In 2001, Alan Cottey released a statement detailing how scientific projects could be done in a radically open manner, supported by an Open Science Protocol.
The editorial entitled "Free access?" published in the "Nature Structural Biology" journal in the year 2000, supports the release of atomic coordinates upon publication. An excerpt from the "Free access to reagents and structural coordinates?" states that:
"we strongly encourage immediate release of coordinates, and in fact we find that most authors do choose to release their coordinates upon publication. It is now time, especially given the current discussions regarding increased access to all scientific information, to re-examine our policy, to see if it makes sense to dispense with the hold altogether — and we will be looking at this issue over the next few months."
In the report of the Second Workshop on the Open Archives Initiative meeting, held in 2002, the IUCr CODATA Representative Brian McMahon stated that:
"I feel that the IUCr should certainly consider implementing an OAI-PMH based data server, and perhaps also run harvester software. Among the possible applications are:
The Reciprocal Net project is constructing and deploying an extensive distributed and open digital collection of molecular structures. And if you send your crystal data there, why not to the COD as well?
The Public Library of Science is a nonprofit publisher and advocacy organization founded to accelerate progress in science and medicine by leading a transformation in research communication.
"(...) the shift to open-access publishing is interesting. For a start, it is real, and it entails a fundamental shift of IP ownership, from the publisher back to the author. Not only that, the shift is accompanied by a concomitant upending of the reward system. Unlike the publishers, academic authors do not wish to profit from owning intellectual 'property', but rather to benefit the wider research community by allowing free access to the content ad infinitum. The rewards they do reap are the same as always: exposure, recognition within their circles, and credit for their achievements - not direct financial pay-back - since even the resultant increased access to resources for themselves only feeds back into the system. For this reason academics were perhaps always among the most likely to catalyse a new approach, but it is no less significant for this fact. The shift is revolutionary on a social as well as a business dimension: it proves not only that endeavours can be motivated by non-monetary rewards, but that indeed there is a strong drive to create systems to support this philosophy. (...)"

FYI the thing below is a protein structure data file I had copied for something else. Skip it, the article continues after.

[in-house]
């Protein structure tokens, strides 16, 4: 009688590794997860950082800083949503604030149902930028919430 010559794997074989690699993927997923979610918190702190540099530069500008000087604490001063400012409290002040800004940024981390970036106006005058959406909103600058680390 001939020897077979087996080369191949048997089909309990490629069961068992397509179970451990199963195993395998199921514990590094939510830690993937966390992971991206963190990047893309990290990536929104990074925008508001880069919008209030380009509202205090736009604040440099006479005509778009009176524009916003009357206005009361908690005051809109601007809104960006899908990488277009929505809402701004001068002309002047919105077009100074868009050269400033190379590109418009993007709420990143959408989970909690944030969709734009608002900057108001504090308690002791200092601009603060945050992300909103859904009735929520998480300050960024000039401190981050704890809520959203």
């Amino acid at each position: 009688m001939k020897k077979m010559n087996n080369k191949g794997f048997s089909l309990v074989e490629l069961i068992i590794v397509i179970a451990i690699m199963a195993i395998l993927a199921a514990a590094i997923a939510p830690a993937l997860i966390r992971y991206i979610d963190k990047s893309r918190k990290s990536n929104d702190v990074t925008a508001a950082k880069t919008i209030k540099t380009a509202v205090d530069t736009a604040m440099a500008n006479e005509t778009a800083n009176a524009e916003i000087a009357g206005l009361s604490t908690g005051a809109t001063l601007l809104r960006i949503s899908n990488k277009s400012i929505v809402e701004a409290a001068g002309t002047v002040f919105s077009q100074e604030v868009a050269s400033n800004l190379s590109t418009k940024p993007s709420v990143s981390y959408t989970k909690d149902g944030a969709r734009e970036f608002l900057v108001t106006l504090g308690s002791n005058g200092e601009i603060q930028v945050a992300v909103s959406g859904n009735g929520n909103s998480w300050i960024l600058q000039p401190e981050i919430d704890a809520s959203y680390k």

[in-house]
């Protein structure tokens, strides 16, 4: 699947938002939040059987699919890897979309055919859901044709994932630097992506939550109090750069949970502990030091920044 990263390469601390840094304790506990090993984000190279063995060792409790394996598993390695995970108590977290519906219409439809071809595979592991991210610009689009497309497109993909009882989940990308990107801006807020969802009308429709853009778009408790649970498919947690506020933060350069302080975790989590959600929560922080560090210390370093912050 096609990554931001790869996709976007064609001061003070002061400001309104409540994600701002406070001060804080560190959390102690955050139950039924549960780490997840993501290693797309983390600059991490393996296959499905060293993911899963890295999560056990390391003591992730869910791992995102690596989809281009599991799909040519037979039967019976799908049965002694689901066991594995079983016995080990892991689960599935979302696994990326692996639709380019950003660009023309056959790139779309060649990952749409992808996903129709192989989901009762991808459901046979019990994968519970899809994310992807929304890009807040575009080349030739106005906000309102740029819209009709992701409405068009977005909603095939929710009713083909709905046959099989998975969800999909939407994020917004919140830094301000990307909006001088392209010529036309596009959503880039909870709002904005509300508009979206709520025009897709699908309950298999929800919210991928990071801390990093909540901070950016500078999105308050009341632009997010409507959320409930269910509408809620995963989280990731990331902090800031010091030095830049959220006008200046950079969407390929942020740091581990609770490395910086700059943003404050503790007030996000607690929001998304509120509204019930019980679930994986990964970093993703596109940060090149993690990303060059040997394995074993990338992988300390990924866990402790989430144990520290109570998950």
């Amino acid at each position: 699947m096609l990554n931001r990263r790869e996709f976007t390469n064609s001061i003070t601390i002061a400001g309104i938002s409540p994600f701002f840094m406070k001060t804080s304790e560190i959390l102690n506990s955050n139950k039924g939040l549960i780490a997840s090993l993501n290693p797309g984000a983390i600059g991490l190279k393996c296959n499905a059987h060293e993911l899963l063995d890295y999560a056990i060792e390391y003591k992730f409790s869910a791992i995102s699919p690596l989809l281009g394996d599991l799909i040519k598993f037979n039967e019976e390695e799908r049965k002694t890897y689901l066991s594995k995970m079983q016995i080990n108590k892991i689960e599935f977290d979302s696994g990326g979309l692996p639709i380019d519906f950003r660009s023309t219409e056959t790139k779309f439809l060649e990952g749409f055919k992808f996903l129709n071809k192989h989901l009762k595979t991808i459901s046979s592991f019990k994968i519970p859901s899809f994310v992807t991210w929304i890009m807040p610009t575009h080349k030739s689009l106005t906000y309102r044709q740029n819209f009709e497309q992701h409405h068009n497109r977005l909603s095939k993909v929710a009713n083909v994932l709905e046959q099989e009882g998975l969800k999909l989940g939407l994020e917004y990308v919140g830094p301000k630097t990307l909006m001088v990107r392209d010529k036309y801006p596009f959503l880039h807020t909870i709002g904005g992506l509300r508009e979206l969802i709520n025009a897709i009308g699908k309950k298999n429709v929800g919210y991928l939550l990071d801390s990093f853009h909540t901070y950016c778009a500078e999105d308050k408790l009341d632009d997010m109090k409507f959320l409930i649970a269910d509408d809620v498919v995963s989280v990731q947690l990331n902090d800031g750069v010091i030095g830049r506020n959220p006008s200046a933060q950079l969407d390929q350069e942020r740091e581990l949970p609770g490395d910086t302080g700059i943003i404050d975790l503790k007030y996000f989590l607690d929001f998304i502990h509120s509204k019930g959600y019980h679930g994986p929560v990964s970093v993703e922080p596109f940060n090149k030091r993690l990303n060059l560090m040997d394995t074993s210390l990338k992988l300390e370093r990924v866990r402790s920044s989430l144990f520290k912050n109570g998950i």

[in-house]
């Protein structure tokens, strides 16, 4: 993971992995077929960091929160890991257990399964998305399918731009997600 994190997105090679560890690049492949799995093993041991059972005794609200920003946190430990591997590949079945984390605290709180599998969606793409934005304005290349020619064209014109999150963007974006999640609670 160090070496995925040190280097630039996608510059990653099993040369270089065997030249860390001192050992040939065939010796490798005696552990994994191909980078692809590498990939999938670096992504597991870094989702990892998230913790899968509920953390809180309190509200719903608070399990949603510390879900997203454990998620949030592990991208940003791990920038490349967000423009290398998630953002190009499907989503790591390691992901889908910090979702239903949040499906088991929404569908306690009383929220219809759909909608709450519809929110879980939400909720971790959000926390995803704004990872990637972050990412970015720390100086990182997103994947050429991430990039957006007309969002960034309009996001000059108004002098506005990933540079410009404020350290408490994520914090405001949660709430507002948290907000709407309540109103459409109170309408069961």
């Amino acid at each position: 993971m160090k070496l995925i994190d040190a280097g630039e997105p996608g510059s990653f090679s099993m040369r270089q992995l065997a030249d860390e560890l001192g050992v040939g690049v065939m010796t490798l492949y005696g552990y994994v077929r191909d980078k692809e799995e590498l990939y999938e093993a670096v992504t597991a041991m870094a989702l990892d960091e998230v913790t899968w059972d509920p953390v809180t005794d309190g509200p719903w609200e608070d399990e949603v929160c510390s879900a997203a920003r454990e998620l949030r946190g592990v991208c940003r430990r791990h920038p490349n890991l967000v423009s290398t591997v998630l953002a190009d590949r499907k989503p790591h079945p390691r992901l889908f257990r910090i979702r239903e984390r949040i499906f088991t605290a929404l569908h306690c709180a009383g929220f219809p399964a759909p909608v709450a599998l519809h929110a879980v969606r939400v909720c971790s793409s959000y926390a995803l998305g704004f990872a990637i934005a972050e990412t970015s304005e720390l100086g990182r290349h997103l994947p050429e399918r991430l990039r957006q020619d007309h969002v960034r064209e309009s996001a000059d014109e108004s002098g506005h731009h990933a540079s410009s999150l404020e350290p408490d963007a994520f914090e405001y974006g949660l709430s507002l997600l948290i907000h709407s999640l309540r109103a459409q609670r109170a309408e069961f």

"Meanwhile the International Council for Science (ICSU) has collected input from the international science and technology community, ahead of the first stage of the UN World Summit on the Information Society (WSIS), coming to Geneva later this year. ICSU's focus is on four key themes, which include: 'Ensuring universal access to scientific knowledge internationally' and 'Scientific data and information as a global public good'. UNESCO is also involved in this process, and states that it upholds 'universal access to information, equal access to education, cultural diversity and freedom of expression' as 'essential principles for developing equitable knowledge societies'. (...)"
"Similar themes were addressed at a recent seminar entitled 'Knowledge:
common heritage not private property,' organised by the UK's
Scientists for Global Responsibility,
in which a number of scientists discussed elements of a new collaborative paper
entitled Towards a Convention on Knowledge and proposed alternative approaches
to the processes of scientific enquiry, information-dissemination and assigning
IP rights. (...)"
(IP = Intellectual Property)
On the 5th of May, 2005, the COD Advisory Board placed a Petition for Open Data in Crystallography on the COD website welcoming all interested parties to sign either in support or in opposition to the ideas presented in the petition. On the 29th of December, 2008, the collection of signatures was ended with the overwhelming support in favour of the petition. The original petition text and the results can be viewed at the now closed petition page.